Monday, February 12, 2007

There’s nothing like an orange in the dead of winter. A bright, oily, firm one; full of color and heavy with juice. Especially right at this moment, when everything is dry, dry, dry, and cold. When the trees are brittle and skeletal, and there’s a thin layer of gray dust on the sidewalks. When the sky looks that way too, and my own skin feels as if it’s cracking like shale.

This is the time that I appreciate an orange like no other. Never before in my life have I particularly cared for oranges, I suppose because I previously just took them for granted, like apples or milk. But here in the Northwest, I’ve begun to take notice of them—on menus, in the market, and have slowly been filling my fridge with them (I’ve been fortunate, because of my renewed employment with an organic produce company, to obtain a variety of freebies).

While home on Kauai in January, one of the things that I most looked forward to and enjoyed, were the tangelos off of the tree in my Mom’s front yard. My favorite fruit, the tangelo. Nothing is juicier. And with very little acid, it produces the most mouthwatering juice. I swear that they taste better the closer to the time that you pick them too, so I’d walk out and pick them in my pajamas in the cool air of the morning before I juiced them for breakfast. Never have I felt bitterness towards the strict agricultural laws that keep plant species out of, and in, the state of Hawaii, until I left Kauai without any fresh fruit in my bag. How I would have enjoyed those tangelos up here in Portland...

The first citrus to come into season on the mainland (I assume that all of this fruit is coming from California) were the Meyer lemons (used on menus in a sauce, or a dessert like cheesecake), then Satsuma oranges on salads. These days, I’ve seen and tasted blood oranges, minneola tangerines, and just plain old navel oranges, which, when organic, are positively bursting with flavor right now. In the winter, their juice is so life giving—just the perfume that explodes while peeling them awakens dulled, doughy senses.

Because of their vibrancy, I think, citrus is abuzz on many tongues around here—I’ve heard of friends returning from road trips to California with gifts of treasured fruit from southern farms. And someone recently mentioned a new fruit in the market here, called the “citrus cocktail”—some hybrid that takes the most desirable elements from lemons, oranges and grapefruit (thanks to a hard working Willy Wonka of the plant world out there).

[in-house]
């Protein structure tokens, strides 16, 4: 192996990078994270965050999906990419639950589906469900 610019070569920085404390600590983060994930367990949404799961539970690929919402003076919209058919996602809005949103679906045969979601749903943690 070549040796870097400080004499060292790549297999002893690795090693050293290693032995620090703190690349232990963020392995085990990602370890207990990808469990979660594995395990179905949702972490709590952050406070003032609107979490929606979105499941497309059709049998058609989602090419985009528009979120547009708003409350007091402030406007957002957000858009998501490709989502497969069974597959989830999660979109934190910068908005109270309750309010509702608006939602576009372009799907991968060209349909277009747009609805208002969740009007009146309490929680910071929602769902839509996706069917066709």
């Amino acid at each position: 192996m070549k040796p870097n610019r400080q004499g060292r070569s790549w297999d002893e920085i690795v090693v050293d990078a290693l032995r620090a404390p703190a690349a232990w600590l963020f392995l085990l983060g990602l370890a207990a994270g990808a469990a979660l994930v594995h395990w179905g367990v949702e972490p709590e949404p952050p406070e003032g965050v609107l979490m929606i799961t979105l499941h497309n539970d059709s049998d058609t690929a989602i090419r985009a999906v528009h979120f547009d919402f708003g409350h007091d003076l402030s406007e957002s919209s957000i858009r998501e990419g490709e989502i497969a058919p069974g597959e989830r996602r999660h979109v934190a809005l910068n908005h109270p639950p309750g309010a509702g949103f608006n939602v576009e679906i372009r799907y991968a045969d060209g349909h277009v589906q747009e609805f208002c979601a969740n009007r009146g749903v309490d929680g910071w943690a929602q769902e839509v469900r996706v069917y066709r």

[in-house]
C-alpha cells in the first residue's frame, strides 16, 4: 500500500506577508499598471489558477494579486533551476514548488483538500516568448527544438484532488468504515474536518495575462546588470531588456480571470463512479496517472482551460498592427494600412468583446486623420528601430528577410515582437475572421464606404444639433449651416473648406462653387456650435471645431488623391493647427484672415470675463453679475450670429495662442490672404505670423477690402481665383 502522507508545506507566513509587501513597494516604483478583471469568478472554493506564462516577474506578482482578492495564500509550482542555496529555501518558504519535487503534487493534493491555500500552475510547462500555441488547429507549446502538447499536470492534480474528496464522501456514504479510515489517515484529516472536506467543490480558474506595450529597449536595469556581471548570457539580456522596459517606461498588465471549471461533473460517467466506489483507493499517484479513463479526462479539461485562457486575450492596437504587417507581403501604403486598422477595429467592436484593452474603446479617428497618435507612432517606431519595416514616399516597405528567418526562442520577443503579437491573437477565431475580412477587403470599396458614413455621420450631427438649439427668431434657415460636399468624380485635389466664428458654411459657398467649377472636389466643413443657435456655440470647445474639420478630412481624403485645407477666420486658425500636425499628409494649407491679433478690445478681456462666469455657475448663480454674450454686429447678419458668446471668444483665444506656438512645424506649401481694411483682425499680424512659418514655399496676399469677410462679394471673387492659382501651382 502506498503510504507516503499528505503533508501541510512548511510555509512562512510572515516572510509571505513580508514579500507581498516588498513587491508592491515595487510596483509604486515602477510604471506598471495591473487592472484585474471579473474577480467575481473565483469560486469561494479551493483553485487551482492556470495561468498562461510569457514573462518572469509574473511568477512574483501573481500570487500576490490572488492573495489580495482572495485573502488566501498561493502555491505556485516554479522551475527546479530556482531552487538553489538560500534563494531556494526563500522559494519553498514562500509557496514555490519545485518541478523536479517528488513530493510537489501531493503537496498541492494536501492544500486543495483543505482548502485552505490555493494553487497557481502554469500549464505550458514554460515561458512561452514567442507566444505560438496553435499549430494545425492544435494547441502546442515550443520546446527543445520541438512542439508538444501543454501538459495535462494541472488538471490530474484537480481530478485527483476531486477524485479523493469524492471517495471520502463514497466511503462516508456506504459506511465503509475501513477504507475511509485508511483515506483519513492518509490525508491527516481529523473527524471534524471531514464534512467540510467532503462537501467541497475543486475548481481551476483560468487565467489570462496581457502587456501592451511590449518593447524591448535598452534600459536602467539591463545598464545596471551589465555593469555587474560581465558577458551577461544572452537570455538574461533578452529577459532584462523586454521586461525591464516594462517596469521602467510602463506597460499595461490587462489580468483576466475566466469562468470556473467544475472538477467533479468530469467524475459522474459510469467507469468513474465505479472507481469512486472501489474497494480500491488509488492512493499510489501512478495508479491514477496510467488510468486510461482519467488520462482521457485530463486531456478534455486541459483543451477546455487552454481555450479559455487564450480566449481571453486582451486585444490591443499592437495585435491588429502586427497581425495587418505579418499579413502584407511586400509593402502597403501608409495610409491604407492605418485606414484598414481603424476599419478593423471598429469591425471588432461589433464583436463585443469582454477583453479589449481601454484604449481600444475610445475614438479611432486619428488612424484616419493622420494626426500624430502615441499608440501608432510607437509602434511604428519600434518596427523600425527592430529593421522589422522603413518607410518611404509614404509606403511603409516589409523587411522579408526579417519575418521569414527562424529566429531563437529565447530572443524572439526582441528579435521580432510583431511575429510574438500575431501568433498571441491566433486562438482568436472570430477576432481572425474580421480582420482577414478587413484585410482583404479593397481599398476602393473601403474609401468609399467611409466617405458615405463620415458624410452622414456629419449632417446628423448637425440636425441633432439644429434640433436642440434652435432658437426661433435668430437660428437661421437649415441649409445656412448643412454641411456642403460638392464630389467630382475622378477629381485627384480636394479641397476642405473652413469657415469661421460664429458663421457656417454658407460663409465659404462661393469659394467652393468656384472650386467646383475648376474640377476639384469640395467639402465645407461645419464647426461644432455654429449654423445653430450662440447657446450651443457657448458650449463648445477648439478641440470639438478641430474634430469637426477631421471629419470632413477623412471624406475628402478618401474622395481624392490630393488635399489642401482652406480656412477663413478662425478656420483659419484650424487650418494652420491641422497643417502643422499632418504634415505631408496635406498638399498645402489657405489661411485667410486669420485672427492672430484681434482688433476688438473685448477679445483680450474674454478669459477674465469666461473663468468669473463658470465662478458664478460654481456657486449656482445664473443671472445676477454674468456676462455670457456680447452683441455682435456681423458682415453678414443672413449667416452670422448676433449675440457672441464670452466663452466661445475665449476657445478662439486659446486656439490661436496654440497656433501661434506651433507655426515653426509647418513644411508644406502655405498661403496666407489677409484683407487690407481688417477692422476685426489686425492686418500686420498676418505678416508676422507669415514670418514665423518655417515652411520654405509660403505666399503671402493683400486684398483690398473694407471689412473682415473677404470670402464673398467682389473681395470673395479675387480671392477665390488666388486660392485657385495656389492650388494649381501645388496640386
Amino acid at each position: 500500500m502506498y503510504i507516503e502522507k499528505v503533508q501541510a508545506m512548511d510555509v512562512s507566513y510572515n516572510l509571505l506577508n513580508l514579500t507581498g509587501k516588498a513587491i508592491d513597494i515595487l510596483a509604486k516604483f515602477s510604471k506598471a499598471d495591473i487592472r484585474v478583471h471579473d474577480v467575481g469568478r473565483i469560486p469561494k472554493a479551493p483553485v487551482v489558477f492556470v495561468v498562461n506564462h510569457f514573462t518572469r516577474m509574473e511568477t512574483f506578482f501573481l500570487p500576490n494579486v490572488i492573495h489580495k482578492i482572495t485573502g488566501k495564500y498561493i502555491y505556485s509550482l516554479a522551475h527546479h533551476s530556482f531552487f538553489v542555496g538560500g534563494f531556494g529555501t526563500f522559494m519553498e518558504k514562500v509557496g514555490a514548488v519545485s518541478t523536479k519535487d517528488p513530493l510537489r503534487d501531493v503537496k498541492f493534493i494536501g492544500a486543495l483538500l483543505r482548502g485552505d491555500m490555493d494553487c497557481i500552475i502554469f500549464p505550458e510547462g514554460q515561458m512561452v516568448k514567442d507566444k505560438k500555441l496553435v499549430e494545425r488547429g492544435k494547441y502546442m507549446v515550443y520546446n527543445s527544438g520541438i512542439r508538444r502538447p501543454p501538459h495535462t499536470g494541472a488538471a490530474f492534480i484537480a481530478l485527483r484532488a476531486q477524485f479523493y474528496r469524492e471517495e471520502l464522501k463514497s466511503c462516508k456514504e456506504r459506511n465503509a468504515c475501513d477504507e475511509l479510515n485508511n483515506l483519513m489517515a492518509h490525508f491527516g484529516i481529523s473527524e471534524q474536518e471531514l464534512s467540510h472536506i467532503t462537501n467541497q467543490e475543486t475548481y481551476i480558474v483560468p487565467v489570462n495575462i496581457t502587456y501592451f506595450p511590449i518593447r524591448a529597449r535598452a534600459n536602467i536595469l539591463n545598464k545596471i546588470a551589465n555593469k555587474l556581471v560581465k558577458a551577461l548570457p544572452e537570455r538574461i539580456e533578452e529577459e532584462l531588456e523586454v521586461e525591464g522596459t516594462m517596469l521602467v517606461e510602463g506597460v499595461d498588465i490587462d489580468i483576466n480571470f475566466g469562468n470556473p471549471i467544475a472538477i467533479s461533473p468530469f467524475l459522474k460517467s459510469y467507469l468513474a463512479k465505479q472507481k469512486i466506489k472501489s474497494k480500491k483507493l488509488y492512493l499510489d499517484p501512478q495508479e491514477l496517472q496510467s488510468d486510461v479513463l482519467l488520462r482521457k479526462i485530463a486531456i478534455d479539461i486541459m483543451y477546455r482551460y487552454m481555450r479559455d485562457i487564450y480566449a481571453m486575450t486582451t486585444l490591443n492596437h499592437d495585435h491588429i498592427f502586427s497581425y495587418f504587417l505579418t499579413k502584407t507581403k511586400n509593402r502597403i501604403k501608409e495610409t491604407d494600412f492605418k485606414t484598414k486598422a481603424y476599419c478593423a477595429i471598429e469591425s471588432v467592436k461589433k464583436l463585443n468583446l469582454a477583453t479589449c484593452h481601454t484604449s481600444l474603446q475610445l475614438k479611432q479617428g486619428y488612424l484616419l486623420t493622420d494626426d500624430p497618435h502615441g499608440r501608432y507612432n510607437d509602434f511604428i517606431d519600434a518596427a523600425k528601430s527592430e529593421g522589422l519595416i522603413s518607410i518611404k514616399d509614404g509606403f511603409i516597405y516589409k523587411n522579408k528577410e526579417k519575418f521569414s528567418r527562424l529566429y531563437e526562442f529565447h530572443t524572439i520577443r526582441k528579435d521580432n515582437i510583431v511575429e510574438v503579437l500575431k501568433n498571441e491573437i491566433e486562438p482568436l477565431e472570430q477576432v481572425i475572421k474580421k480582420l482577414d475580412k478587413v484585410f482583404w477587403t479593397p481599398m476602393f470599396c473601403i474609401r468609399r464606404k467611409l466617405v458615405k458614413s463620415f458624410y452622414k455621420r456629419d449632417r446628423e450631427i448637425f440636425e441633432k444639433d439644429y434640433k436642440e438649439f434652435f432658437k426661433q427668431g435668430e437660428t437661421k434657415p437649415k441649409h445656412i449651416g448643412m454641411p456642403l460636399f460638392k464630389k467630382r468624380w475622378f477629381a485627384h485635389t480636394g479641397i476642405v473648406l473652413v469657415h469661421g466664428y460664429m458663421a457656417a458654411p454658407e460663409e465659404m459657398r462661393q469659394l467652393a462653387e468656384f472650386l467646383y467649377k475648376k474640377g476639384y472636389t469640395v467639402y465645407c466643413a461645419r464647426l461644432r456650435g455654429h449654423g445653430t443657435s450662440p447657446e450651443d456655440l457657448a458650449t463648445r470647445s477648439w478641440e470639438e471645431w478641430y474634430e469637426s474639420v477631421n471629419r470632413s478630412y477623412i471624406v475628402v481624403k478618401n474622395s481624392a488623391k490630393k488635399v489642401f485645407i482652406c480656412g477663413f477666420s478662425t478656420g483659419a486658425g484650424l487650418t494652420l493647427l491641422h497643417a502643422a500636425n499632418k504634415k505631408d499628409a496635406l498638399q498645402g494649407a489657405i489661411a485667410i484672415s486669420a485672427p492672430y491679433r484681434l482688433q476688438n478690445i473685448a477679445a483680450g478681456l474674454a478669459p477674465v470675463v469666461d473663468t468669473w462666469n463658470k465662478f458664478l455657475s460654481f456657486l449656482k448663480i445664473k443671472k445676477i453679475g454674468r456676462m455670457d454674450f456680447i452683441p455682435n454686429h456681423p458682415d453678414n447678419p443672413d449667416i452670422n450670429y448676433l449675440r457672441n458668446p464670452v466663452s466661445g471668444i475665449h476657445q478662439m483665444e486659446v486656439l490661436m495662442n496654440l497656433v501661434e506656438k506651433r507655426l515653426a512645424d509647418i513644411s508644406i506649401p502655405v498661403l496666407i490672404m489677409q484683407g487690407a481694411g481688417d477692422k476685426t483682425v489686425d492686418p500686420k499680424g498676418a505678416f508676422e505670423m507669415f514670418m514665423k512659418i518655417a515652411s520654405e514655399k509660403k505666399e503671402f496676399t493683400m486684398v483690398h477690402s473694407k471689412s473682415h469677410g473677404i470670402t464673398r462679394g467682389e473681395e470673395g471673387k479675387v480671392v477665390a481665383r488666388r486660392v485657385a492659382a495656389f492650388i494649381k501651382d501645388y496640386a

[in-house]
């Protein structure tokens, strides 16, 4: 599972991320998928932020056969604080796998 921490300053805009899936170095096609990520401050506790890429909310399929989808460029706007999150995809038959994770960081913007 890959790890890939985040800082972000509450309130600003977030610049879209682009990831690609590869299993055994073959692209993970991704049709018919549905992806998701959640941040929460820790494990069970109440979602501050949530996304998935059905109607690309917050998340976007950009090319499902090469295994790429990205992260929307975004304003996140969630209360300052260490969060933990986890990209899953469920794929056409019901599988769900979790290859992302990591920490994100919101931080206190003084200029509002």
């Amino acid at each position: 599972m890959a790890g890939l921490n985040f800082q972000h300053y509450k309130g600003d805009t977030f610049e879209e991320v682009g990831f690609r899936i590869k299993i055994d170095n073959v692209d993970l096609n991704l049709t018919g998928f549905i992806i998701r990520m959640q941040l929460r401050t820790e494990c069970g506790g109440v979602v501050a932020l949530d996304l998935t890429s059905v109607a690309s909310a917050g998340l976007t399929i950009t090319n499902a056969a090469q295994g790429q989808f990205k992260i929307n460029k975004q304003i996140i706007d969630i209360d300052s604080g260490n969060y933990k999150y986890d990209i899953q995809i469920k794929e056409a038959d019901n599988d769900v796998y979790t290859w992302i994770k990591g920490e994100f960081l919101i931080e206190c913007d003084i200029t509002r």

The other evening, no doubt after eating some snack accompanied by orange slices (slices of orange are so perfect with or after anything heavy or fatty—meat, cheese, etc. I’ve heard of them being brought out unadorned as the closing course to a hefty Italian meal), I picked up my copy of “A Moveable Feast,” and found that even Hemmingway deemed citrus fruit worthy of writing about. He wrote of his experience living in Paris in the wintertime, “The fireplace drew well in the room and it was warm and pleasant to work. I brought mandarines and roasted chesnuts to the room in paper packets and peeled and ate the small tangerine-like oranges and threw their skins and spat their seeds into the fire when I ate them and roasted chesnuts when I was hungry...sometimes when I was starting a new story and could not get it going, I would sit in front of the fire and squeeze the peel of the little oranges into the edge of the flame and watch the little sputter of blue that they made.”

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